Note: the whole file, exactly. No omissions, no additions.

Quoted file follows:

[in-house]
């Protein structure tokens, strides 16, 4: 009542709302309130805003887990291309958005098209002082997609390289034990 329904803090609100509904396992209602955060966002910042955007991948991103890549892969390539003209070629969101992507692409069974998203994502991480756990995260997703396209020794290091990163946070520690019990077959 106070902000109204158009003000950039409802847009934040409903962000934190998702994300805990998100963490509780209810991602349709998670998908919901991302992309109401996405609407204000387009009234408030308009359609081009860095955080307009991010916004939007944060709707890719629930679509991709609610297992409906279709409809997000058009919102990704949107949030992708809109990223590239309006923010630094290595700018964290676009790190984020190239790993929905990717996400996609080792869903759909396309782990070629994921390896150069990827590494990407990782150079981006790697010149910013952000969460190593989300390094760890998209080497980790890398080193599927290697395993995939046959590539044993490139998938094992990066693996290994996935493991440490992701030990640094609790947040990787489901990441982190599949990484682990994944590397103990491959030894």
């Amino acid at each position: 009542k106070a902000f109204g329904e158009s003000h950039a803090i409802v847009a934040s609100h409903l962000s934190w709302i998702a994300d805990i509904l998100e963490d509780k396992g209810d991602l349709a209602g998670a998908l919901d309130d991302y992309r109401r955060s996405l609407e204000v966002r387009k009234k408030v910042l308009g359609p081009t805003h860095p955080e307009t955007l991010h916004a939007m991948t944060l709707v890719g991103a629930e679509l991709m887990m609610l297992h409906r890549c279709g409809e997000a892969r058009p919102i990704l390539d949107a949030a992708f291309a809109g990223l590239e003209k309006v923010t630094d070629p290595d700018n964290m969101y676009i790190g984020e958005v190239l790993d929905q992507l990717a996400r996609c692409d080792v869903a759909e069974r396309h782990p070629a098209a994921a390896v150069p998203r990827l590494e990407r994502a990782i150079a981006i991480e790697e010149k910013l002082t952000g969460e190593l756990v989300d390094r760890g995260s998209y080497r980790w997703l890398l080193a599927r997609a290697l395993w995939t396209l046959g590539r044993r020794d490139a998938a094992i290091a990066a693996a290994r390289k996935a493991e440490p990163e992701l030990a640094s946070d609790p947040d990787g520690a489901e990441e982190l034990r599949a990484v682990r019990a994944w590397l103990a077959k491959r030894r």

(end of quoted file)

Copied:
[in-house]
């Protein structure tokens, strides 16, 4: 009542709302309130805003887990291309958005098209002082997609390289034990 329904803090609100509904396992209602955060966002910042955007991948991103890549892969390539003209070629969101992507692409069974998203994502991480756990995260997703396209020794290091990163946070520690019990077959 106070902000109204158009003000950039409802847009934040409903962000934190998702994300805990998100963490509780209810991602349709998670998908919901991302992309109401996405609407204000387009009234408030308009359609081009860095955080307009991010916004939007944060709707890719629930679509991709609610297992409906279709409809997000058009919102990704949107949030992708809109990223590239309006923010630094290595700018964290676009790190984020190239790993929905990717996400996609080792869903759909396309782990070629994921390896150069990827590494990407990782150079981006790697010149910013952000969460190593989300390094760890998209080497980790890398080193599927290697395993995939046959590539044993490139998938094992990066693996290994996935493991440490992701030990640094609790947040990787489901990441982190599949990484682990994944590397103990491959030894």
């Amino acid at each position: 009542k106070a902000f109204g329904e158009s003000h950039a803090i409802v847009a934040s609100h409903l962000s934190w709302i998702a994300d805990i509904l998100e963490d509780k396992g209810d991602l349709a209602g998670a998908l919901d309130d991302y992309r109401r955060s996405l609407e204000v966002r387009k009234k408030v910042l308009g359609p081009t805003h860095p955080e307009t955007l991010h916004a939007m991948t944060l709707v890719g991103a629930e679509l991709m887990m609610l297992h409906r890549c279709g409809e997000a892969r058009p919102i990704l390539d949107a949030a992708f291309a809109g990223l590239e003209k309006v923010t630094d070629p290595d700018n964290m969101y676009i790190g984020e958005v190239l790993d929905q992507l990717a996400r996609c692409d080792v869903a759909e069974r396309h782990p070629a098209a994921a390896v150069p998203r990827l590494e990407r994502a990782i150079a981006i991480e790697e010149k910013l002082t952000g969460e190593l756990v989300d390094r760890g995260s998209y080497r980790w997703l890398l080193a599927r997609a290697l395993w995939t396209l046959g590539r044993r020794d490139a998938a094992i290091a990066a693996a290994r390289k996935a493991e440490p990163e992701l030990a640094s946070d609790p947040d990787g520690a489901e990441e982190l034990r599949a990484v682990r019990a994944w590397l103990a077959k491959r030894r």